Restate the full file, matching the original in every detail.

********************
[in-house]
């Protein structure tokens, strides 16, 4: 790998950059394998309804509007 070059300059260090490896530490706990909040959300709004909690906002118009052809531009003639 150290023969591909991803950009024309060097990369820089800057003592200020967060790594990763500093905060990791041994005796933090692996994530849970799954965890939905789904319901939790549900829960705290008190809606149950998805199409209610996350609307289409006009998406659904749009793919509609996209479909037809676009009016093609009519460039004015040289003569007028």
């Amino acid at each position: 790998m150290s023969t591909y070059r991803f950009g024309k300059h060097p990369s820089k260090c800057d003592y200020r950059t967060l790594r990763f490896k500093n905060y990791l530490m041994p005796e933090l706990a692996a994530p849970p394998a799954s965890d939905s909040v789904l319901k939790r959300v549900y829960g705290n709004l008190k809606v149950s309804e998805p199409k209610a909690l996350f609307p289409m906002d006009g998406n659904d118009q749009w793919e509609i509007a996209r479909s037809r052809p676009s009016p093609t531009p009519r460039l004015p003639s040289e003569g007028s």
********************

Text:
[in-house]
């Protein structure tokens, strides 16, 4: 790998950059394998309804509007 070059300059260090490896530490706990909040959300709004909690906002118009052809531009003639 150290023969591909991803950009024309060097990369820089800057003592200020967060790594990763500093905060990791041994005796933090692996994530849970799954965890939905789904319901939790549900829960705290008190809606149950998805199409209610996350609307289409006009998406659904749009793919509609996209479909037809676009009016093609009519460039004015040289003569007028």
């Amino acid at each position: 790998m150290s023969t591909y070059r991803f950009g024309k300059h060097p990369s820089k260090c800057d003592y200020r950059t967060l790594r990763f490896k500093n905060y990791l530490m041994p005796e933090l706990a692996a994530p849970p394998a799954s965890d939905s909040v789904l319901k939790r959300v549900y829960g705290n709004l008190k809606v149950s309804e998805p199409k209610a909690l996350f609307p289409m906002d006009g998406n659904d118009q749009w793919e509609i509007a996209r479909s037809r052809p676009s009016p093609t531009p009519r460039l004015p003639s040289e003569g007028s």